While most professionals who work with kids believe that they’re genuinely accepting of all and nonjudgmental, the truth is, studies show that most people have hidden or implicit biases that shape how we feel and behave. The thing about implicit biases is that we don’t always notice that we have them. It’s not overt racism, like believing that one race is superior or that all people of a certain race are inferior. But it’s there all the same. No matter what background we come from, what race we identify as, how our parents raised us, what type of community we grew up in, we all carry prejudices and biases.
Archive for category: Education
Research has disproven the commonly held belief that children only have biases if they’re taught them. Children form their own biases related to race not only from what they learn from parents and other adults, but from what they observe in their own surroundings. One researcher compared this to accents – if children only learned what they observe from their parents, the children of parents with accents would also have accents. But instead, children observe a variety of patterns from society, school, their community, etc. and adopt behaviors based on what they see.
One of my favorite things to do on a Sunday afternoon is to go downtown to one of the community gathering places and watch children play in the interactive water fountain. I love to watch them run into the spouts and feel its force of energy as they splash around in the water. The run, they fall down, they get back up. When the fountain changes patterns and diminishes its force, the children giggling and jumping watch in hopeful anticipation of the water shooting up from the spout again. Not knowing when or where the next spray of water will be, the children look toward their parents or siblings for cues as to how to negotiate their next move.
It is infinitely harder to change what already exists rather than start from scratch. This is especially true with long-entrenched cultures, and structures.
On the flip side, the potential for shifting resources within a large, well-respected institution can lead to results on a much larger scale than a start-up. This is the power and potential for leading change within an institutional context.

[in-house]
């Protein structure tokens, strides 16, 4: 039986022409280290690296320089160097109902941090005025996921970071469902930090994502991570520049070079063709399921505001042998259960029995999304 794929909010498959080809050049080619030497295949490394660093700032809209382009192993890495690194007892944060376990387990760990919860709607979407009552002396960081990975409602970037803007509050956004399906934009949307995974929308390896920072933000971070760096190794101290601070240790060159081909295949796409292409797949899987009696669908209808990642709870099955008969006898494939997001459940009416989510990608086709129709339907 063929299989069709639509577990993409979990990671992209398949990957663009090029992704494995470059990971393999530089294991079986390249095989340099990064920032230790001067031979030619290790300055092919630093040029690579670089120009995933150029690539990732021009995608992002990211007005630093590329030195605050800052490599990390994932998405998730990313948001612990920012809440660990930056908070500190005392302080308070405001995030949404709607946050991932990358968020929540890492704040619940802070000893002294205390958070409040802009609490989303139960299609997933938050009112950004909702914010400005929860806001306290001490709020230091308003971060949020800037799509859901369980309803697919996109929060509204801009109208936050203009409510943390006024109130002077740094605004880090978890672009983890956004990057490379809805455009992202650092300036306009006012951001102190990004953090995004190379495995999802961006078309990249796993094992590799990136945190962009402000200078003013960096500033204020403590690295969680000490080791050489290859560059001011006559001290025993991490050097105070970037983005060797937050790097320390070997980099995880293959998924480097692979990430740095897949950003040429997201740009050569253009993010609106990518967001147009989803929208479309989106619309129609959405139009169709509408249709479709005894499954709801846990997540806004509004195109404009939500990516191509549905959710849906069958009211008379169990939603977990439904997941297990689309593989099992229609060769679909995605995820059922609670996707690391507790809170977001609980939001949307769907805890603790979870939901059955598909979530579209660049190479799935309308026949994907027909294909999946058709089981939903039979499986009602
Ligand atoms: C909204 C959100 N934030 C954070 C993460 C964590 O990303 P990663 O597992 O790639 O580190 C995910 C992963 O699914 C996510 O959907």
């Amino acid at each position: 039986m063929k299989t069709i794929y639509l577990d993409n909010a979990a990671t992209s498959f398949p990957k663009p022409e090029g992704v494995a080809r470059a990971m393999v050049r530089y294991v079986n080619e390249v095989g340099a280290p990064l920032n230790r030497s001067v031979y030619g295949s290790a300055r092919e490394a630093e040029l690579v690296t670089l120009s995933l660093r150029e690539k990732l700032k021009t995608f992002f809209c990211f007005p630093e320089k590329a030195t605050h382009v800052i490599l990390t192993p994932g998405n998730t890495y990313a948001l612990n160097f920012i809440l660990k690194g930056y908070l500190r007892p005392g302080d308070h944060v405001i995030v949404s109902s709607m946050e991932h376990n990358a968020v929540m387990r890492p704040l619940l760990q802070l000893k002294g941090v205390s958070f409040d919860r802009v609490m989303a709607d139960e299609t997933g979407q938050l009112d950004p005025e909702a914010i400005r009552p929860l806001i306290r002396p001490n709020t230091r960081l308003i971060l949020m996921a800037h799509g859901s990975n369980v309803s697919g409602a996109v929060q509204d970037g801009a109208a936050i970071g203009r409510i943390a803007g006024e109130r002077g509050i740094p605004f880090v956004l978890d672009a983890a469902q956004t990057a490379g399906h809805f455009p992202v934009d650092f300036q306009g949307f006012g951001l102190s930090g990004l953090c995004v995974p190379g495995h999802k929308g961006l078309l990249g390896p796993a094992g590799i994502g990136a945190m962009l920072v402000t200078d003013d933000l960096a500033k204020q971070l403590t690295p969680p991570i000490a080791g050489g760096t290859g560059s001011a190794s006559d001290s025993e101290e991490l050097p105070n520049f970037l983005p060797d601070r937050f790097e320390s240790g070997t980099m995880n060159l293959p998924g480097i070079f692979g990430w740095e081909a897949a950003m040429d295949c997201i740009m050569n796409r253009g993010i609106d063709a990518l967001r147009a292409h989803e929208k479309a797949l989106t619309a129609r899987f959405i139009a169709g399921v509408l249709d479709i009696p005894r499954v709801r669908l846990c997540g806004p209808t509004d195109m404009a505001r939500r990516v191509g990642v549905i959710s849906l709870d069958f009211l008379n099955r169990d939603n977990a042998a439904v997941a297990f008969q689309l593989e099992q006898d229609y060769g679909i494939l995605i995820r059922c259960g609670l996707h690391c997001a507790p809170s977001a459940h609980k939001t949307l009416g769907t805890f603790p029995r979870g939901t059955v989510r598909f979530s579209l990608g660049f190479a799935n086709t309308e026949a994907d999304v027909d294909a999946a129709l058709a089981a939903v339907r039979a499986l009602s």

I spend about five hours a day slacking off. Really: I spend that much time doing stuff I enjoy, that isn’t on a task list anywhere. I walk through the beautiful university campus near my house – during the workday. I cook for pleasure. I lay around on my daughter’s bed reading while she does her homework.
You’re probably thinking, “I could never do that!! Because I have to [insert 500 good reasons]!” Maybe you now believe that I am lazier and more pampered than you previously imagined.
Early in the year, Cristina Garcia recalls her student laughing as he ripped artwork off the walls. Cristina is a Pre-K teacher at Momentous School and has worked in education for 16 years. This year she had the most challenging student of her career.
Students at Momentous School engage in mindful breathing at least three times a day. If you’re a teacher, right now you might be wondering how on earth we fit that in. (This is one of the most popular topics of conversation when people tour our school.)
Music is often said to be the universal language, connecting people across nationalities, backgrounds and ages. All one has to do is bask in the triumph of Tchaikovsky’s Piano Concerto No. 1 or experience the sublime beauty of Dvořák’s Symphony No. 9 to appreciate this maxim.
Whenever I read a rough draft by a young writer, or when I look over a business plan from a student asking me for feedback, or when I am pitched an idea for a collaboration or project, I think of a woman named Cynthia. I don't even know her last name, but she had a profound impact on me.